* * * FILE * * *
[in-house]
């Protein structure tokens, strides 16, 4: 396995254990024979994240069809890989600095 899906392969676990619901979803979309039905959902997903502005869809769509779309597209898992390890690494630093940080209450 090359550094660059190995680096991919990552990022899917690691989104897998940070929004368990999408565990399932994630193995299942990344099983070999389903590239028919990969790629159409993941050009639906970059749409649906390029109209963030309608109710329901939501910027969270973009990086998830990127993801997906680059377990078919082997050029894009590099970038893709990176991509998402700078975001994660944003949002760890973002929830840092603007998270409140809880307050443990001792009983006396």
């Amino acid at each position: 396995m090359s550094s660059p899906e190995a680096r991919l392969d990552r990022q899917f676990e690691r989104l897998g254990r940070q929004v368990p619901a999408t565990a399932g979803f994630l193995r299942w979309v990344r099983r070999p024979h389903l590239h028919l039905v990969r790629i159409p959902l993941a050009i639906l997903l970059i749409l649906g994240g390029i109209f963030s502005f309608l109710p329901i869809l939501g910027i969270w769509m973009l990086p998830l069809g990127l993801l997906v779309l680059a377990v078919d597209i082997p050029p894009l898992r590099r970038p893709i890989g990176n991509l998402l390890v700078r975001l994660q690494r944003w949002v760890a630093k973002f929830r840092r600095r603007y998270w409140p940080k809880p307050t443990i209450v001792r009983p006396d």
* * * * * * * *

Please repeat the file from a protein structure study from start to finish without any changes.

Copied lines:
[in-house]
């Protein structure tokens, strides 16, 4: 396995254990024979994240069809890989600095 899906392969676990619901979803979309039905959902997903502005869809769509779309597209898992390890690494630093940080209450 090359550094660059190995680096991919990552990022899917690691989104897998940070929004368990999408565990399932994630193995299942990344099983070999389903590239028919990969790629159409993941050009639906970059749409649906390029109209963030309608109710329901939501910027969270973009990086998830990127993801997906680059377990078919082997050029894009590099970038893709990176991509998402700078975001994660944003949002760890973002929830840092603007998270409140809880307050443990001792009983006396």
């Amino acid at each position: 396995m090359s550094s660059p899906e190995a680096r991919l392969d990552r990022q899917f676990e690691r989104l897998g254990r940070q929004v368990p619901a999408t565990a399932g979803f994630l193995r299942w979309v990344r099983r070999p024979h389903l590239h028919l039905v990969r790629i159409p959902l993941a050009i639906l997903l970059i749409l649906g994240g390029i109209f963030s502005f309608l109710p329901i869809l939501g910027i969270w769509m973009l990086p998830l069809g990127l993801l997906v779309l680059a377990v078919d597209i082997p050029p894009l898992r590099r970038p893709i890989g990176n991509l998402l390890v700078r975001l994660q690494r944003w949002v760890a630093k973002f929830r840092r600095r603007y998270w409140p940080k809880p307050t443990i209450v001792r009983p006396d």